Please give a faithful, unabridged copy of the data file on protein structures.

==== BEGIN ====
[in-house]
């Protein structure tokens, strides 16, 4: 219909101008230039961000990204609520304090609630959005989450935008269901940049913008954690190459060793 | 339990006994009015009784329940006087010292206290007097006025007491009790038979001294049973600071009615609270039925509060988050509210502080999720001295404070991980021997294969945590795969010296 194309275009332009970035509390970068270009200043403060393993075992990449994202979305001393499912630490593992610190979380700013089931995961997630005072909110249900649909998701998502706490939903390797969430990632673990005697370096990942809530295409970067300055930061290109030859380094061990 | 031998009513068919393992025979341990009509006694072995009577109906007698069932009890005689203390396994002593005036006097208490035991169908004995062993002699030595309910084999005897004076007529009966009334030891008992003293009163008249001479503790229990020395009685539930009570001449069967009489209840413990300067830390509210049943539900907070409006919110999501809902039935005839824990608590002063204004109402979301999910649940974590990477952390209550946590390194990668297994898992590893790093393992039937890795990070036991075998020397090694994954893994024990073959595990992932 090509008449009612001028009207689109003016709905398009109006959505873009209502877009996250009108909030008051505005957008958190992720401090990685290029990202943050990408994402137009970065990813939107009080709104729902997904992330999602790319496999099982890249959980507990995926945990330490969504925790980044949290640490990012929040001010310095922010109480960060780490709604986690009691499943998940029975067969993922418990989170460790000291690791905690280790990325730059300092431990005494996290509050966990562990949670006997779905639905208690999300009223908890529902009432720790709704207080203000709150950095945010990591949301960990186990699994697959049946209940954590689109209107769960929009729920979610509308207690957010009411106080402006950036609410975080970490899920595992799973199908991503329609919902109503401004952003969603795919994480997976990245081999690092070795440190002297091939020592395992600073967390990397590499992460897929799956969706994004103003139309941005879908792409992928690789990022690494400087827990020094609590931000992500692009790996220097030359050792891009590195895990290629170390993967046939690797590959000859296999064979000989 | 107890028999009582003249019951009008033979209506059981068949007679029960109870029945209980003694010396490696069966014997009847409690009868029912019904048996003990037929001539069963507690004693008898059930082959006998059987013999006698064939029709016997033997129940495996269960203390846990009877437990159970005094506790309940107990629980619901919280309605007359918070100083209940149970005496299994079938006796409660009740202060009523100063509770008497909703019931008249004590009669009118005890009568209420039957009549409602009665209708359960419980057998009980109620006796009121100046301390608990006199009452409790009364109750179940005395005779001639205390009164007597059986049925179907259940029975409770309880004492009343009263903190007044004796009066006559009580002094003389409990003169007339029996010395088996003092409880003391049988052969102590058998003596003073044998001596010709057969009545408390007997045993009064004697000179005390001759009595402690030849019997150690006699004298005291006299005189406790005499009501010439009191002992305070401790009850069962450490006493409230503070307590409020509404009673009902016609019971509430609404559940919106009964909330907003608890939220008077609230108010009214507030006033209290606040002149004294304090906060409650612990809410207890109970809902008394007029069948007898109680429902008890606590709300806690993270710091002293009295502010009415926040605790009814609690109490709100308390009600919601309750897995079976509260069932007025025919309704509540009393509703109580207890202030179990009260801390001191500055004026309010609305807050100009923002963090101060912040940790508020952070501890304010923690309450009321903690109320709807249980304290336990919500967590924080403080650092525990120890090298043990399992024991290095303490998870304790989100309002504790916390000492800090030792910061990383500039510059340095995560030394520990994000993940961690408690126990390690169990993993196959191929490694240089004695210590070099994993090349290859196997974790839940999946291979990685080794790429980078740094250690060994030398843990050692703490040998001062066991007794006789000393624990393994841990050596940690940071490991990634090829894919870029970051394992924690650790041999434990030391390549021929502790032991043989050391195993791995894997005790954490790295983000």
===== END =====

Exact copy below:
[in-house]
């Protein structure tokens, strides 16, 4: 219909101008230039961000990204609520304090609630959005989450935008269901940049913008954690190459060793 | 339990006994009015009784329940006087010292206290007097006025007491009790038979001294049973600071009615609270039925509060988050509210502080999720001295404070991980021997294969945590795969010296 194309275009332009970035509390970068270009200043403060393993075992990449994202979305001393499912630490593992610190979380700013089931995961997630005072909110249900649909998701998502706490939903390797969430990632673990005697370096990942809530295409970067300055930061290109030859380094061990 | 031998009513068919393992025979341990009509006694072995009577109906007698069932009890005689203390396994002593005036006097208490035991169908004995062993002699030595309910084999005897004076007529009966009334030891008992003293009163008249001479503790229990020395009685539930009570001449069967009489209840413990300067830390509210049943539900907070409006919110999501809902039935005839824990608590002063204004109402979301999910649940974590990477952390209550946590390194990668297994898992590893790093393992039937890795990070036991075998020397090694994954893994024990073959595990992932 090509008449009612001028009207689109003016709905398009109006959505873009209502877009996250009108909030008051505005957008958190992720401090990685290029990202943050990408994402137009970065990813939107009080709104729902997904992330999602790319496999099982890249959980507990995926945990330490969504925790980044949290640490990012929040001010310095922010109480960060780490709604986690009691499943998940029975067969993922418990989170460790000291690791905690280790990325730059300092431990005494996290509050966990562990949670006997779905639905208690999300009223908890529902009432720790709704207080203000709150950095945010990591949301960990186990699994697959049946209940954590689109209107769960929009729920979610509308207690957010009411106080402006950036609410975080970490899920595992799973199908991503329609919902109503401004952003969603795919994480997976990245081999690092070795440190002297091939020592395992600073967390990397590499992460897929799956969706994004103003139309941005879908792409992928690789990022690494400087827990020094609590931000992500692009790996220097030359050792891009590195895990290629170390993967046939690797590959000859296999064979000989 | 107890028999009582003249019951009008033979209506059981068949007679029960109870029945209980003694010396490696069966014997009847409690009868029912019904048996003990037929001539069963507690004693008898059930082959006998059987013999006698064939029709016997033997129940495996269960203390846990009877437990159970005094506790309940107990629980619901919280309605007359918070100083209940149970005496299994079938006796409660009740202060009523100063509770008497909703019931008249004590009669009118005890009568209420039957009549409602009665209708359960419980057998009980109620006796009121100046301390608990006199009452409790009364109750179940005395005779001639205390009164007597059986049925179907259940029975409770309880004492009343009263903190007044004796009066006559009580002094003389409990003169007339029996010395088996003092409880003391049988052969102590058998003596003073044998001596010709057969009545408390007997045993009064004697000179005390001759009595402690030849019997150690006699004298005291006299005189406790005499009501010439009191002992305070401790009850069962450490006493409230503070307590409020509404009673009902016609019971509430609404559940919106009964909330907003608890939220008077609230108010009214507030006033209290606040002149004294304090906060409650612990809410207890109970809902008394007029069948007898109680429902008890606590709300806690993270710091002293009295502010009415926040605790009814609690109490709100308390009600919601309750897995079976509260069932007025025919309704509540009393509703109580207890202030179990009260801390001191500055004026309010609305807050100009923002963090101060912040940790508020952070501890304010923690309450009321903690109320709807249980304290336990919500967590924080403080650092525990120890090298043990399992024991290095303490998870304790989100309002504790916390000492800090030792910061990383500039510059340095995560030394520990994000993940961690408690126990390690169990993993196959191929490694240089004695210590070099994993090349290859196997974790839940999946291979990685080794790429980078740094250690060994030398843990050692703490040998001062066991007794006789000393624990393994841990050596940690940071490991990634090829894919870029970051394992924690650790041999434990030391390549021929502790032991043989050391195993791995894997005790954490790295983000």